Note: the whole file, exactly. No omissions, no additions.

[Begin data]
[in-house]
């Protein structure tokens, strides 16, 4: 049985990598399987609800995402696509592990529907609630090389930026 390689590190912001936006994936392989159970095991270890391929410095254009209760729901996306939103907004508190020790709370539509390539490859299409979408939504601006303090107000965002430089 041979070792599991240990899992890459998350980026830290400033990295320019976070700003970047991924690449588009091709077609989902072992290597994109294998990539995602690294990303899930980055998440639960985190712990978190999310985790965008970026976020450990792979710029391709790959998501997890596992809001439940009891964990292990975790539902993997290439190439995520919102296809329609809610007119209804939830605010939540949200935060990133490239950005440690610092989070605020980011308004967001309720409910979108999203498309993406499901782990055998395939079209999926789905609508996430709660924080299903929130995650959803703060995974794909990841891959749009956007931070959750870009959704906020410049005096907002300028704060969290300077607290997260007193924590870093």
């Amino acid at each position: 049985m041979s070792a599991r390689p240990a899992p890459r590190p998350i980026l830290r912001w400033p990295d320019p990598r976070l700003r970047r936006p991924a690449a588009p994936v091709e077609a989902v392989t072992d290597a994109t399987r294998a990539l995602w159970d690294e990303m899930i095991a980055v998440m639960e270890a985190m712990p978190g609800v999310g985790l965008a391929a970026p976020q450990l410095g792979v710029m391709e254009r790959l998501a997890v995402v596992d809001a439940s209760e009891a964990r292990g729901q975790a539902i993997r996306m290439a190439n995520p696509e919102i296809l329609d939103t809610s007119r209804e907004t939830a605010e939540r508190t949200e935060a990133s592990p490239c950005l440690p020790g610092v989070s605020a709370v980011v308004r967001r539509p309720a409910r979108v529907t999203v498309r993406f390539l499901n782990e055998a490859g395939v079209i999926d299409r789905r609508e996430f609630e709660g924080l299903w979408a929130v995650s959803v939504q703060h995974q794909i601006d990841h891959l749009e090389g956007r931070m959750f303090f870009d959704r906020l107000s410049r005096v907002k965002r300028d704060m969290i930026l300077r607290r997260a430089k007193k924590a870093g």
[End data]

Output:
[in-house]
């Protein structure tokens, strides 16, 4: 049985990598399987609800995402696509592990529907609630090389930026 390689590190912001936006994936392989159970095991270890391929410095254009209760729901996306939103907004508190020790709370539509390539490859299409979408939504601006303090107000965002430089 041979070792599991240990899992890459998350980026830290400033990295320019976070700003970047991924690449588009091709077609989902072992290597994109294998990539995602690294990303899930980055998440639960985190712990978190999310985790965008970026976020450990792979710029391709790959998501997890596992809001439940009891964990292990975790539902993997290439190439995520919102296809329609809610007119209804939830605010939540949200935060990133490239950005440690610092989070605020980011308004967001309720409910979108999203498309993406499901782990055998395939079209999926789905609508996430709660924080299903929130995650959803703060995974794909990841891959749009956007931070959750870009959704906020410049005096907002300028704060969290300077607290997260007193924590870093």
């Amino acid at each position: 049985m041979s070792a599991r390689p240990a899992p890459r590190p998350i980026l830290r912001w400033p990295d320019p990598r976070l700003r970047r936006p991924a690449a588009p994936v091709e077609a989902v392989t072992d290597a994109t399987r294998a990539l995602w159970d690294e990303m899930i095991a980055v998440m639960e270890a985190m712990p978190g609800v999310g985790l965008a391929a970026p976020q450990l410095g792979v710029m391709e254009r790959l998501a997890v995402v596992d809001a439940s209760e009891a964990r292990g729901q975790a539902i993997r996306m290439a190439n995520p696509e919102i296809l329609d939103t809610s007119r209804e907004t939830a605010e939540r508190t949200e935060a990133s592990p490239c950005l440690p020790g610092v989070s605020a709370v980011v308004r967001r539509p309720a409910r979108v529907t999203v498309r993406f390539l499901n782990e055998a490859g395939v079209i999926d299409r789905r609508e996430f609630e709660g924080l299903w979408a929130v995650s959803v939504q703060h995974q794909i601006d990841h891959l749009e090389g956007r931070m959750f303090f870009d959704r906020l107000s410049r005096v907002k965002r300028d704060m969290i930026l300077r607290r997260a430089k007193k924590a870093g």